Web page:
• Did you expect Herman to choose his mother over Julia? Why or why not?
  • In your opinion, which character was the most powerful? Explain your thinking.
  • The Stratford Festival production preserves the original language, including the N-word. What do you think of this choice?
  • How did the set, costume, sound and lighting design of the play enhance the themes and content of the play? Can you share some specific examples?
  • Which moments in the play were most moving for you? Which moments were most challenging? Why?
  • This play is set in South Carolina during the First World War and the 1918 flu epidemic. How do you think this piece resonates with audiences right here, right now, in 2023? Do you think that this play affects different audience members in different ways? How so?
  • In your opinion, what has changed in terms of racism, privilege and power between 1918, when the play is set, and 2023? What has not changed? Why do you think this is the case?
  • What can old plays tell us about present realities?
  • Are there any unintentional harms that might be caused through the production of this play? If so, what are they and what might be done to take care of the artists and audience members participating in the work?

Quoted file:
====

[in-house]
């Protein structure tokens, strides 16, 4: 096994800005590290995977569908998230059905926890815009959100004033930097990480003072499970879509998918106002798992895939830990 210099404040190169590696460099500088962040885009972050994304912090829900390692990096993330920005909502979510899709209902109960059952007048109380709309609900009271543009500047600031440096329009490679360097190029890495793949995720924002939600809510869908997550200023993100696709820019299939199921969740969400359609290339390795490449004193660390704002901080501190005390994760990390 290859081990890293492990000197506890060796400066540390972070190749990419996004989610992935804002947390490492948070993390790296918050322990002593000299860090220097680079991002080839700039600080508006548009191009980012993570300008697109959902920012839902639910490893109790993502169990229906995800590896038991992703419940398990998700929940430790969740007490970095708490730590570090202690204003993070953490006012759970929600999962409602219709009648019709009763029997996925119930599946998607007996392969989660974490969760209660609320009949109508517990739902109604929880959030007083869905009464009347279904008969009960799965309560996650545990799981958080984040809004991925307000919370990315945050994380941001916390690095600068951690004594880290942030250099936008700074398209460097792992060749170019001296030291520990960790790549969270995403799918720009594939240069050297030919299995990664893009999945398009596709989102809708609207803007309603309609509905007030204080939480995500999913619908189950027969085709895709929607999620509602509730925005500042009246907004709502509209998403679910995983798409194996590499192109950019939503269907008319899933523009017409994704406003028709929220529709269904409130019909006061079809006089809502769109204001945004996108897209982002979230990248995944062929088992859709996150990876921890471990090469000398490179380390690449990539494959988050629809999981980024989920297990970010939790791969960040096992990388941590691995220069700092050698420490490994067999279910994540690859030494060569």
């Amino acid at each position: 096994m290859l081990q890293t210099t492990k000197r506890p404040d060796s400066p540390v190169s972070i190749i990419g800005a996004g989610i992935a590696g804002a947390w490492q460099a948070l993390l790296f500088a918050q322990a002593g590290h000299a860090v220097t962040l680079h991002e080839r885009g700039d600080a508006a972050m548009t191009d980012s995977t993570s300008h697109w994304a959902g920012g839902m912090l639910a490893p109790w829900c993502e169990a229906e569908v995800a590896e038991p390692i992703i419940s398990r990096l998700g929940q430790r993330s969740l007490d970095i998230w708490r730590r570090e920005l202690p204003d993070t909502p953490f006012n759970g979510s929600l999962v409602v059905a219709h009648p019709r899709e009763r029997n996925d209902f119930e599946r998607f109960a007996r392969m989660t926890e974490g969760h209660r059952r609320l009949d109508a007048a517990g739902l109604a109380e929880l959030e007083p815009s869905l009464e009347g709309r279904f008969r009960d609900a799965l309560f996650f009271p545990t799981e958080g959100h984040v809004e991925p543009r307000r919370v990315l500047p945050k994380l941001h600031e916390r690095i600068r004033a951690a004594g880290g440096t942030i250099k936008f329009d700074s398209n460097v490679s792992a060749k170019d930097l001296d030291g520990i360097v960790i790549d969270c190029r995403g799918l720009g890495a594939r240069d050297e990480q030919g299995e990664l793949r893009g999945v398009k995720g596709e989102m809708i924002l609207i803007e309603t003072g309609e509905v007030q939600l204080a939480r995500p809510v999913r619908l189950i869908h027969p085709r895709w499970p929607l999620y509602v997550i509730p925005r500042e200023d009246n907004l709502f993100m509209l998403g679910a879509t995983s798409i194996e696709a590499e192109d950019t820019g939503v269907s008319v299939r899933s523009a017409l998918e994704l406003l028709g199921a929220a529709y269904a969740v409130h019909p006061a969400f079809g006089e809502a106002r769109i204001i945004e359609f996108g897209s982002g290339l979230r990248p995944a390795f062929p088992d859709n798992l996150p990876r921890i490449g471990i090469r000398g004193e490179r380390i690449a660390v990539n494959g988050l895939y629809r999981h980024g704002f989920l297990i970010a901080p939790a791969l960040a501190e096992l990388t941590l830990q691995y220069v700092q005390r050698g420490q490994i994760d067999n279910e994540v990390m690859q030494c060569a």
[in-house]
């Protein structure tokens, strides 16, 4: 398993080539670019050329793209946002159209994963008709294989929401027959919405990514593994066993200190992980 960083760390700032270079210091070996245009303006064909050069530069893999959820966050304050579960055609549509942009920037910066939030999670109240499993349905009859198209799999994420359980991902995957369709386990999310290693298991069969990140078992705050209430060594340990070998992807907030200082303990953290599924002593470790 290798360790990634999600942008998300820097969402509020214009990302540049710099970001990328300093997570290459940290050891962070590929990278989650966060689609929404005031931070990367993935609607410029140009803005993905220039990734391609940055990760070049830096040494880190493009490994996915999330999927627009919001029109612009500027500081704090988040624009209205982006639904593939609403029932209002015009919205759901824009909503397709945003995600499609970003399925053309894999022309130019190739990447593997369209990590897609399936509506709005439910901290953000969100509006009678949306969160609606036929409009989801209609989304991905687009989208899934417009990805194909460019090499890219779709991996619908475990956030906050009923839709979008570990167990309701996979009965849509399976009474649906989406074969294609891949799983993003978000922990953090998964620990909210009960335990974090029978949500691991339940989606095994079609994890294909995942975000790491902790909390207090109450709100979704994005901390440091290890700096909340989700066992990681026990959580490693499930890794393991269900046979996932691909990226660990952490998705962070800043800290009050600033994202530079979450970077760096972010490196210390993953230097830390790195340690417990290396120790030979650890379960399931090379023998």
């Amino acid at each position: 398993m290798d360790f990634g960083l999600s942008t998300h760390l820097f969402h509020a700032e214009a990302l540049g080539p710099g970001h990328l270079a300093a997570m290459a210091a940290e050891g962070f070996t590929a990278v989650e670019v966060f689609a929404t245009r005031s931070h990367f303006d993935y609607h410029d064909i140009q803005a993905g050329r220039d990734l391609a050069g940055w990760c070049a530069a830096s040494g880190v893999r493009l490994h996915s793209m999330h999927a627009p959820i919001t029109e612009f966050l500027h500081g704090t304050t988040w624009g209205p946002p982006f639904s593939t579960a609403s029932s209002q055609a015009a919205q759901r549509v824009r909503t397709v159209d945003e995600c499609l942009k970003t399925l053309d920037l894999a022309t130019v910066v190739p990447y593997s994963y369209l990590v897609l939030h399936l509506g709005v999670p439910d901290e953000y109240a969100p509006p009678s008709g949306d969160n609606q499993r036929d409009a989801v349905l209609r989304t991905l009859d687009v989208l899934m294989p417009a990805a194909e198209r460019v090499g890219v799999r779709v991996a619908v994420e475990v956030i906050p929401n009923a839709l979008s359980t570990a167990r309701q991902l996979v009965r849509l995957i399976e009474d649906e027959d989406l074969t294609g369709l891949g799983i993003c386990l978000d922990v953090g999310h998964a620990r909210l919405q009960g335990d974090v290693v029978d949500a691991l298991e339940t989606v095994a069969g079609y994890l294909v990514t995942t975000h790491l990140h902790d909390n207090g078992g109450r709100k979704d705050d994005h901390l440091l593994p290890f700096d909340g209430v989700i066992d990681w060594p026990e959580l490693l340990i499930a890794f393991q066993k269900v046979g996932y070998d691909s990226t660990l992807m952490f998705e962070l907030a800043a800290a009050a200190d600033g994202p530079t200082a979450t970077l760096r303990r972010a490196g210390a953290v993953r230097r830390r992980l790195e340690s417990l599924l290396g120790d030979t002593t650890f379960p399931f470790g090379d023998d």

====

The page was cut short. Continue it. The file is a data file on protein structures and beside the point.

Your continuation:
Objective: Students will learn more about playwright Alice Childress and make connections between a playwright's life experience and the work they create.

Materials: Bristol board/chart paper, computer/access to the Internet, sticky notes or highlighters, writing utensils, black/white board or chalk/ markers, art supplies


  • Write the following headings on separate Bristol boards/large pieces of chart paper (one heading per paper):
    • Childhood/Early Years
    • Career
    • Activism
    • Major Plays
    • Legacy
  • Explain that the purpose of this activity is to learn more about playwright Alice Childress, who wrote Wedding Band.
  • Divide students into groups of five or six. Each student will need something to write with. Each group will begin with
    one Bristol board/large piece of chart paper with the headings (Childhood/Early Years, Career, Activism, Major
    Plays, Legacy).
  • Set a timer for five minutes and invite each group to write down all the questions they have about each heading, in
    addition to any information they already know. Remind them they can use point form notes.
  • When the timer goes off, have each group pass their Bristol board/chart paper counterclockwise to the next group.